Yamba. Adam Hourigan

Yamba's passport to the future: membership boost vital

BOOSTING membership by making its meetings indispensable for local businesses will be the way to improve the Yamba Chamber of Commerce performance says new vice president Debbie McCredie.

Speaking after the first meeting for 2017 on Monday night, Ms McCredie said now was the time to strike for the chamber to boost membership and move its agenda forward for the year.

"One of the main complaints we have is people don't come to meetings because there's nothing for them," she said.

"We have to get things happening at meetings that will get small businesses involved more.

"Talks and guest speakers talking about issues that affect business will give business people a reason to come along."

Ms McCredie said the first suggestion for a guest speaker, the RMS to talk about the new Harwood Bridge, was so popular it became a special event.

"It was so popular we agreed it would be too big for a normal chamber meeting so we've organised for it have its own night," Ms McCredie said.

"We are planning to hold it on February 28."

Monday's meeting also discussed a plan to create a Passport to Yamba - a book of discount vouchers for the local community.

Ms McCredie said there had been similar ideas for holidaymakers in the past, but this proposal was aimed more at the local community and would operate throughout the year.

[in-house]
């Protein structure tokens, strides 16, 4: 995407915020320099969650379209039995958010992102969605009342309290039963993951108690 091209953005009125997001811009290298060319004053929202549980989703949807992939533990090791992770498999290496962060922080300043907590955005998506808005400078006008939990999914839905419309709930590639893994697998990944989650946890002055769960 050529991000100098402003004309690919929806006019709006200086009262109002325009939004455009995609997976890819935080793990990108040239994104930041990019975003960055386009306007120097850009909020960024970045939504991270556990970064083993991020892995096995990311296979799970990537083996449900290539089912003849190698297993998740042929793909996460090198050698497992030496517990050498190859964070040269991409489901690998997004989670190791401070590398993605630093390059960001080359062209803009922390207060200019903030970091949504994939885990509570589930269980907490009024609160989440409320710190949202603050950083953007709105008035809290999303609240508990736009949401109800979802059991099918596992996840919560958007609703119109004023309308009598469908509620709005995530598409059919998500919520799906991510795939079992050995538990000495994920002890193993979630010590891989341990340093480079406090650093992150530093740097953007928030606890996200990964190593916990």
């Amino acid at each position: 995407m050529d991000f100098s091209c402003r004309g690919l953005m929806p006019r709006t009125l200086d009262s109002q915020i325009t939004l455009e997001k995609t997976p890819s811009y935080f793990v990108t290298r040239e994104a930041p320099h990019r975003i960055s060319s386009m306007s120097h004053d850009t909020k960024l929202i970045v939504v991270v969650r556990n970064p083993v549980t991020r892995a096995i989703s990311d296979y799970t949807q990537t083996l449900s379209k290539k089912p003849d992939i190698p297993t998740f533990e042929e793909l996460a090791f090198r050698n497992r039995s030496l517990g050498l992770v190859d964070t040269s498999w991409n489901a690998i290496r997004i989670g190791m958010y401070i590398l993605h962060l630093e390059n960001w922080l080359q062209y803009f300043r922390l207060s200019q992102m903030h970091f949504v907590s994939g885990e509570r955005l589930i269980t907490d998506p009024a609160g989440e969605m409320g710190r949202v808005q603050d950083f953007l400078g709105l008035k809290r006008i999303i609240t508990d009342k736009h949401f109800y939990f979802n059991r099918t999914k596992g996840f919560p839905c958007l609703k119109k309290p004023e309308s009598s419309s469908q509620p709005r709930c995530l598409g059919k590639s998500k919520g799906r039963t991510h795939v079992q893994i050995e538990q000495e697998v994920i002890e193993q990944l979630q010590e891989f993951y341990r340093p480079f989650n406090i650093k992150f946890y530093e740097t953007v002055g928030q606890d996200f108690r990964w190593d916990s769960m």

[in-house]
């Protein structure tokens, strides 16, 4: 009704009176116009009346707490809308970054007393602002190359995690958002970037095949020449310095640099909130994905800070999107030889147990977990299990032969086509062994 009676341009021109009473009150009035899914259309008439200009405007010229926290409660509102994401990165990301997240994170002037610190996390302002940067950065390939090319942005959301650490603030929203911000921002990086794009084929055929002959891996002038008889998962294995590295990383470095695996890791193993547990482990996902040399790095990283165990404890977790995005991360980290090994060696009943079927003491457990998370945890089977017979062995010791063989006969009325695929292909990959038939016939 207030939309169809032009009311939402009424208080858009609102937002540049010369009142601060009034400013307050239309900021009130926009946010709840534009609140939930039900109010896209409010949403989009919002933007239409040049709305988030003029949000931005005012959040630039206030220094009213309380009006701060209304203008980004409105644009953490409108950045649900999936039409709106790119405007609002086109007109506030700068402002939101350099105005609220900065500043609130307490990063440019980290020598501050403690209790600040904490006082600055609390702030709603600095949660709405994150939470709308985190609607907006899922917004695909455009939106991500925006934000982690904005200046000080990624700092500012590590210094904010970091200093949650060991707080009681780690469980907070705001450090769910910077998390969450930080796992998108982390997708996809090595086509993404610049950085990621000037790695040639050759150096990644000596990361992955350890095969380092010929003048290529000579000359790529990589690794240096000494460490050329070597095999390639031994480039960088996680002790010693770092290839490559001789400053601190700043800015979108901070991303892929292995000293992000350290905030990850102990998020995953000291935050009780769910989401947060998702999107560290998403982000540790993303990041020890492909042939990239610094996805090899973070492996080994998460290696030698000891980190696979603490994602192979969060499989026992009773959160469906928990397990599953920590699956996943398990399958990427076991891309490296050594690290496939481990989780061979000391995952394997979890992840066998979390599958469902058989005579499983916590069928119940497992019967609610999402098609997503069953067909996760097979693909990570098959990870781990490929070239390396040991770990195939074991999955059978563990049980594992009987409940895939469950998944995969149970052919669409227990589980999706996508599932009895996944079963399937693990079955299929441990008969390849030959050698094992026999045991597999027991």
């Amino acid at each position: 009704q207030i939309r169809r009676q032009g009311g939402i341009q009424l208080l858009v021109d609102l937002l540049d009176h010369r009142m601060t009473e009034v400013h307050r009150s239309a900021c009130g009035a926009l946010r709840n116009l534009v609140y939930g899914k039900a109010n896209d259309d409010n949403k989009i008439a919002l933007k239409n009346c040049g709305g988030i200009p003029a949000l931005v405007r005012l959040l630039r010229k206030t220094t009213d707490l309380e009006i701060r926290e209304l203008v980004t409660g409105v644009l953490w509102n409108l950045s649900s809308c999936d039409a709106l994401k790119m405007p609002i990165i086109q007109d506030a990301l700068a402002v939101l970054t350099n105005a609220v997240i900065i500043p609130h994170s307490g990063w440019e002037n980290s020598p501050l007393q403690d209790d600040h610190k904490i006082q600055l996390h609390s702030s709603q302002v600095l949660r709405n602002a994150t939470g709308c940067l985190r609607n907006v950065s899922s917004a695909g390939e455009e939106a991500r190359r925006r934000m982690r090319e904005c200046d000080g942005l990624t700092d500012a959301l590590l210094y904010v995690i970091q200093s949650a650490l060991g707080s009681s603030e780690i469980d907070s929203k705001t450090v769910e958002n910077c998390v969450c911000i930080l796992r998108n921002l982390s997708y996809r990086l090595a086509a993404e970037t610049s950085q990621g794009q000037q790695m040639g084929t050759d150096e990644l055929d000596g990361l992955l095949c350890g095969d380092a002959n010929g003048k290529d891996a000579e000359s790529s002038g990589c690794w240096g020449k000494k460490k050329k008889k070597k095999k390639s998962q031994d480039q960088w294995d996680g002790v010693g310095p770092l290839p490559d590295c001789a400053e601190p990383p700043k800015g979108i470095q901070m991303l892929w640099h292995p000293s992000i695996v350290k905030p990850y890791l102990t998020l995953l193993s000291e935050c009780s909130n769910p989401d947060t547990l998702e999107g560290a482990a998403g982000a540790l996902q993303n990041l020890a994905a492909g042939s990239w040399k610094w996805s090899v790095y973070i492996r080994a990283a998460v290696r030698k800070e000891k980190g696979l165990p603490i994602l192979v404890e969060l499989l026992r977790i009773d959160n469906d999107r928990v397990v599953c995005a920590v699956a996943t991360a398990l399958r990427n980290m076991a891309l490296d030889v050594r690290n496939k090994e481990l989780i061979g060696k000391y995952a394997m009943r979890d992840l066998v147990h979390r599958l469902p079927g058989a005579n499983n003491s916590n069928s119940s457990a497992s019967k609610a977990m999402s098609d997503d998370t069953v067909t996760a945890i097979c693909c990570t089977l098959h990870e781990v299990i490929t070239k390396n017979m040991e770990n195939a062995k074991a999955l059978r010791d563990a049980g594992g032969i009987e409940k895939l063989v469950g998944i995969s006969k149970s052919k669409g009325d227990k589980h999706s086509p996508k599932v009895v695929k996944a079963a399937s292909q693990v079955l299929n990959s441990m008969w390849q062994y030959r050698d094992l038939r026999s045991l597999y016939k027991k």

She said there was another reason the chamber needs to boost membership.

"We have lots of good ideas for programs throughout the year, but people feel frightened they might get stuck with something they don't have enough time to do," she said.

"I'm sure that's why people stay away. The more people you have involved, the more you can share the work around."

She said now was the right time for businesses to make a commitment to the chamber.

"It's a new year and everyone is looking forward to 2017," she said. "Right now the year is stretching out ahead of us, with lots of opportunities available.

"There's not a better time to get involved to make sure we don't miss those opportunities."

She said Yamba had enjoyed another successful summer holiday period, but businesses also needed to think long term where Yamba might go.

"I've heard people come here and say Yamba is just like Byron Bay was 20 or 30 years ago," she said.

"That's not something I totally agree with and I don't think many others would either.

"Turning into another Byron Bay is not what the people who live and operate businesses here want to happen."

She said the chamber needed to make sure it was an effective lobby group to present decision makers with strong, well thought out ideas.

"We can't make decisions on what developments come here," she said. "That's the Clarence Valley Council's role.

"But we have to be a strong voice saying this is what the community here wants and doesn't want so we don't go down a road no-one really intended to go down."

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